Experience is Everything… Or It’s Nothing
I knew a man who accumulated experiences like some people hoard newspapers.
At 20, he rode the rails. In his 50’s and early 60’s he lived on a small yacht, struggling to live the life of a free-spirited bohemian. Like a character out of a Hemingway novel, or perhaps like Hemingway himself, he was obsessively searching for a redemptive experience, one that might release him from his rage and bitterness. Tragically, he failed. He died believing he was unloved and alone, angry at a world that never gave him what he thought he deserved.
So, when we chose Experience is Everything as our tagline for Gurfein & Tobin, we knew we might have a problem with the word Everything. For this man, experience was nothing. Nothing: like nothing changed; like no transformation; like no letting go; like no learning; like no deeper more sustainable weltanschauung; like no good questions that might shake your limiting belief system; like not understanding that your inner demons could care less about how many experiences you had, or who you pretend to be, or where you try to hide out.
This man’s life raises a big question. If experience is everything, then how come all of his experiences didn’t turn him into a better version of himself? The crazy thing is that this man had many more experiences than the two I mentioned. If I were to tell you his complete story, leaving out the negative subtext and focusing strictly on his extraordinary lifelong journey, you would say this has all the elements of a great novel or movie, less one essential ingredient – the protagonist remained unchanged throughout the narrative.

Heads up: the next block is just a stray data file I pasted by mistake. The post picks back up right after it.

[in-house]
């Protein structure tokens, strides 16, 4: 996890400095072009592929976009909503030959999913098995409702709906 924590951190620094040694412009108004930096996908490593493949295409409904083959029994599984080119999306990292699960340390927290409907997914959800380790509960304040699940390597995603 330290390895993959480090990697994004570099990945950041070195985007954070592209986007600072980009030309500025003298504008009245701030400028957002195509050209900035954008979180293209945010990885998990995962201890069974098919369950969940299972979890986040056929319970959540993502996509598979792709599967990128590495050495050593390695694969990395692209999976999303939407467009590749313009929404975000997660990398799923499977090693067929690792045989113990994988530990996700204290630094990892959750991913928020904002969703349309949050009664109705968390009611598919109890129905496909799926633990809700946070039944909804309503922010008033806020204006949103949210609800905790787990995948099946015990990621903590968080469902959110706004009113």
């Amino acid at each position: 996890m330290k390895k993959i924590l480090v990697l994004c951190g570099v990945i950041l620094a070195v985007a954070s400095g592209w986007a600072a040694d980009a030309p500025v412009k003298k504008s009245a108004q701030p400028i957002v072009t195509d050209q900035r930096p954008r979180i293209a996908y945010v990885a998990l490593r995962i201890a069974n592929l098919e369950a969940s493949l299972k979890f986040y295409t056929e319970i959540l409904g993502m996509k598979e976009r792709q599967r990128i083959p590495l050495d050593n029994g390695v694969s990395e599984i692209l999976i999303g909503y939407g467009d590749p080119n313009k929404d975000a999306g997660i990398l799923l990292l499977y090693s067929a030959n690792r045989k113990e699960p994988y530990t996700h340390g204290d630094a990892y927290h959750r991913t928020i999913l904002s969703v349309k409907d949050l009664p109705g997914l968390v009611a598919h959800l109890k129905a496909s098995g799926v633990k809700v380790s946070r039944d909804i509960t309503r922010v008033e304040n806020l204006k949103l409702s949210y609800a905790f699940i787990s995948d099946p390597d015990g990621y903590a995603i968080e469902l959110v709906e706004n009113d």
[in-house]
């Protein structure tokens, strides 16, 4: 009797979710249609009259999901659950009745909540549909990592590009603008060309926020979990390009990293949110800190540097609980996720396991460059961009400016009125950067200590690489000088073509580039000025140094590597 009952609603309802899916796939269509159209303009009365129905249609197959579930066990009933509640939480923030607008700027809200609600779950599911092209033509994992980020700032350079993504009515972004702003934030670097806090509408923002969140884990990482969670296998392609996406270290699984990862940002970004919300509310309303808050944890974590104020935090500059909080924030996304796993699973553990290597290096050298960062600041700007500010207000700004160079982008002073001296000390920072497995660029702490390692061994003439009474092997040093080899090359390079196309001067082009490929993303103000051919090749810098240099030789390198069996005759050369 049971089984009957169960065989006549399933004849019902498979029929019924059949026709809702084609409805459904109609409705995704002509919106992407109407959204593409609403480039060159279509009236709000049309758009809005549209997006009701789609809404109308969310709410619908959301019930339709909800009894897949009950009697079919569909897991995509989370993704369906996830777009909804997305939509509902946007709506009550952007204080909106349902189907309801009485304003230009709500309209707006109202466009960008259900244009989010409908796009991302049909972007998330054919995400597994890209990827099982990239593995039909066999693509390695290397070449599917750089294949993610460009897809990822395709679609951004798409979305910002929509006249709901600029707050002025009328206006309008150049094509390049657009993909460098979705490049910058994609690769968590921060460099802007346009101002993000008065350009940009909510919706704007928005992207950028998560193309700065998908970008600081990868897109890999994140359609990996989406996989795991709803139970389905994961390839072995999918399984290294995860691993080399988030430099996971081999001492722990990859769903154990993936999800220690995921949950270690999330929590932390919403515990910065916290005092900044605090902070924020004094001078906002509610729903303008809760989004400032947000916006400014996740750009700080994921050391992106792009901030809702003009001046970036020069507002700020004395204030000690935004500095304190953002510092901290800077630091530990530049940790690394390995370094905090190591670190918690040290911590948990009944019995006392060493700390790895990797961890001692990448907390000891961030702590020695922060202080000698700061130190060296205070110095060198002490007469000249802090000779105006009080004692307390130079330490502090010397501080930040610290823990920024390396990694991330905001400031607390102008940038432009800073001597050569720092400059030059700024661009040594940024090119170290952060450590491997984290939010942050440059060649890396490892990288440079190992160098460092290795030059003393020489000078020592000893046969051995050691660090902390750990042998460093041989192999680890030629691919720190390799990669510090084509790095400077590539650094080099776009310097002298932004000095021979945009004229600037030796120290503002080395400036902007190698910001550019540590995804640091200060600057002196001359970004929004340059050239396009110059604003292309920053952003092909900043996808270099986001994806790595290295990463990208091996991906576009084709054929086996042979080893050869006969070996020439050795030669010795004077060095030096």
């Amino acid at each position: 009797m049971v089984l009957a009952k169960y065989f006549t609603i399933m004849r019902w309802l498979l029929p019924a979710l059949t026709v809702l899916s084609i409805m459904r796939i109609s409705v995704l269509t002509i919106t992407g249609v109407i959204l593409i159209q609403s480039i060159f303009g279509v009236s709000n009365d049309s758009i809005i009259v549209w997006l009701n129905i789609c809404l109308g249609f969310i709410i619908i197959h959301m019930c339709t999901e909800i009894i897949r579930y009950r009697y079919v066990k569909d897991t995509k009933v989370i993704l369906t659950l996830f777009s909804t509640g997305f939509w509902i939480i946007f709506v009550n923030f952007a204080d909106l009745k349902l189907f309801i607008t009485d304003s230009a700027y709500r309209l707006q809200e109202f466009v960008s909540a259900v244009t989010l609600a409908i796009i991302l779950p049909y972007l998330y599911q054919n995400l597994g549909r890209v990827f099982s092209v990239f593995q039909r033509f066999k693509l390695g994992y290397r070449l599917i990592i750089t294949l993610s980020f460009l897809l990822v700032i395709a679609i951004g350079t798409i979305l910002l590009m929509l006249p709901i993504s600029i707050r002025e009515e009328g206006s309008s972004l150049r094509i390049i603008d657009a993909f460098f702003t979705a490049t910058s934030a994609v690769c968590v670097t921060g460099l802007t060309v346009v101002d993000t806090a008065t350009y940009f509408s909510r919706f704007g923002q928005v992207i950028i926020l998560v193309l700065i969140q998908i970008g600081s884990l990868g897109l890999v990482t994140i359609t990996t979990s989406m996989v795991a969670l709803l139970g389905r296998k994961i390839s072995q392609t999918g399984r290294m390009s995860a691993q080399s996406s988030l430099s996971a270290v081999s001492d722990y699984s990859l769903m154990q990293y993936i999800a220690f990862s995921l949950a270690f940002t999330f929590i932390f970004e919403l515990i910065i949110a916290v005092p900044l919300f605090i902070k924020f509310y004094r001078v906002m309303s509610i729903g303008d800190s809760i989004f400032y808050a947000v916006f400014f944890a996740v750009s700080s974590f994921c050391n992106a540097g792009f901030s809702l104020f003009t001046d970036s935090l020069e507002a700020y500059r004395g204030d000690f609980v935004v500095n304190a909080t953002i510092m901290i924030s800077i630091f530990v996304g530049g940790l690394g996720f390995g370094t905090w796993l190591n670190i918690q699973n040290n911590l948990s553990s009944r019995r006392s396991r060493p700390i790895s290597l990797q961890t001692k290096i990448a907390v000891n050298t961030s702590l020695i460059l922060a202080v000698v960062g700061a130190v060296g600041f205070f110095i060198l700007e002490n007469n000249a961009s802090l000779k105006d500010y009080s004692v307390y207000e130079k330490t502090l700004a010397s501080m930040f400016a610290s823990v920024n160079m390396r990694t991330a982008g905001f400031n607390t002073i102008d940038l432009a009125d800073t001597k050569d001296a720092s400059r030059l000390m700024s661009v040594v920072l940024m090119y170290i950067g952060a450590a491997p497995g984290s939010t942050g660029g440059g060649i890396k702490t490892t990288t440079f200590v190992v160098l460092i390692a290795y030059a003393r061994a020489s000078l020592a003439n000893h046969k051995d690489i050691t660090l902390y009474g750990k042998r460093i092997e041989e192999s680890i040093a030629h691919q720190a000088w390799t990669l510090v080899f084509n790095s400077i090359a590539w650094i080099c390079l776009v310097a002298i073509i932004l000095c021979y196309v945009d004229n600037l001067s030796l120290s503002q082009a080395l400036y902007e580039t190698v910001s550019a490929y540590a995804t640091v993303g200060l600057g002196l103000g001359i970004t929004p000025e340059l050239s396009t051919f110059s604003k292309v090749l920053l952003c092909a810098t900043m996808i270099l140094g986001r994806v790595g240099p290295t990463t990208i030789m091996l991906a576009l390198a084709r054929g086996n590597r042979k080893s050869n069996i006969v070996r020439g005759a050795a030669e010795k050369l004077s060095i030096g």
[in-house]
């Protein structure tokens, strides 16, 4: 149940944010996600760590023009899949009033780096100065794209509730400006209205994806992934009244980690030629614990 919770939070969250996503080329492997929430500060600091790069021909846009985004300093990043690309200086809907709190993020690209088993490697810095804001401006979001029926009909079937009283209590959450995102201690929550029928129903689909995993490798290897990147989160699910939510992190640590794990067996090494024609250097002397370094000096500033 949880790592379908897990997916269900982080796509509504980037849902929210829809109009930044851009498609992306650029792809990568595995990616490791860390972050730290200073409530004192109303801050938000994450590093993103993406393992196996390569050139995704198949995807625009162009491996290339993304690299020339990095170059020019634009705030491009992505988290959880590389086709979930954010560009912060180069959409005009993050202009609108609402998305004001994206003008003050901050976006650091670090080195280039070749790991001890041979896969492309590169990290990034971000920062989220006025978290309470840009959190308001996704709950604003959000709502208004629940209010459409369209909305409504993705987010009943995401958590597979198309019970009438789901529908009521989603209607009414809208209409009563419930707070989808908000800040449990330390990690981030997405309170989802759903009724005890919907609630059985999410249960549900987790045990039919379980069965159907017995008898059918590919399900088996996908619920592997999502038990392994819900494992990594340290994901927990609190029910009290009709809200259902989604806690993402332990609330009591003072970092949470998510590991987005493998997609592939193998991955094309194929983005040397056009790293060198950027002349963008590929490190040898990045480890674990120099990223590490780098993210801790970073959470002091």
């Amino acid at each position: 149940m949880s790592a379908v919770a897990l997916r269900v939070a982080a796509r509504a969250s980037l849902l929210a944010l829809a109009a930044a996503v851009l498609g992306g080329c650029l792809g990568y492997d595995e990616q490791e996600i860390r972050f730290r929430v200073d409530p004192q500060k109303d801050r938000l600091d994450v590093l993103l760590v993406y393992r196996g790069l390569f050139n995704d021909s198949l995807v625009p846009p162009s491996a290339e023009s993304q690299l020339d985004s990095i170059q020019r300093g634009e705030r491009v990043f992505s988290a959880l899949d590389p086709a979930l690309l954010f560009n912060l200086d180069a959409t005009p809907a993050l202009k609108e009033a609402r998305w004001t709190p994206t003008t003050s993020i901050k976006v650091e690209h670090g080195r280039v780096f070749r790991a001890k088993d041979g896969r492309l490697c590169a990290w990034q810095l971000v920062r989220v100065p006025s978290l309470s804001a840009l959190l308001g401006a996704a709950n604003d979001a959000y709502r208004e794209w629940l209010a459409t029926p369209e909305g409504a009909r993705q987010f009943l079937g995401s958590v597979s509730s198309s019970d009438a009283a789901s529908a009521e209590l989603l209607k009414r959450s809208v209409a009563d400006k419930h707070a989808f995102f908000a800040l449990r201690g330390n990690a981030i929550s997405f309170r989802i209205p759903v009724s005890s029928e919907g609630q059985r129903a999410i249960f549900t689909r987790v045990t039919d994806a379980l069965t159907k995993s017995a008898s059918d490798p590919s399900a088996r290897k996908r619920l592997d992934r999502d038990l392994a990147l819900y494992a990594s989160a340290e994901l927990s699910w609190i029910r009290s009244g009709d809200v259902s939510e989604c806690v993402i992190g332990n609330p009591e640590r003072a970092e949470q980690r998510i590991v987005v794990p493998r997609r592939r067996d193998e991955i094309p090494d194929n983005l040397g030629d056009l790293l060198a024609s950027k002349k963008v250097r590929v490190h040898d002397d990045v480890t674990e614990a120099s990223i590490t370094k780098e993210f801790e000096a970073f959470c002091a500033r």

Life Without Growth Isn’t Life
We want our protagonists to wrestle with their demons, to encounter life and be transformed into heroic versions of their weaker selves. This is the hero’s journey – a challenge, an encounter with fear and resistance, a test, and a call to greatness. Think Bilbo Baggins of Hobbit fame, or Frodo from the Lord of the Rings, or Dorothy from Somewhere Over the Rainbow and her band of broken misfits.
Or this story that really happened to my friend, Dave. (For purposes of confidentiality, the names and some of the details have been changed.)
Dave was 24 at the time, married, and living abroad as a soldier on an army base. He and his wife, Sue, were close friends with Tim, the 23-year-old civilian son of the commanding general. One evening Tim knocked on the door told Dave that he wanted to talk. Unsuspectingly, Dave said, “Sure. What about?” “Sue and me,” he answered. “We’re in love and we’re leaving together…today…now.”
And they did. Just like that, in a nanosecond, Dave’s life went from married to abandoned, from the illusion of love and fidelity to the reality of shock and despair. Like many of us who are hit by the unexpected and the unwanted, he went into deep victim mode. He raged; he cried; he felt sorry for himself, and then repeated the cycle, again and again.
He went to the base shrink and told him the story, expecting sympathy and understanding. He didn’t get it; he got this instead: “You know, Dave,” the doctor said, “You’re responsible for yourself.” “What the hell does that mean?” Dave asked. He was pissed. What kind of an asshole tells a perfectly legitimate victim that he’s responsible for his own misery? “Tell me, Doctor, are you saying that I caused them to cheat and run off, kind of like I set it up to be some loser in a country western song?” “No,” he said, “I didn’t say or mean any of that. I merely said that you’re responsible.” And that’s more or less how Dave’s first and only therapy session went.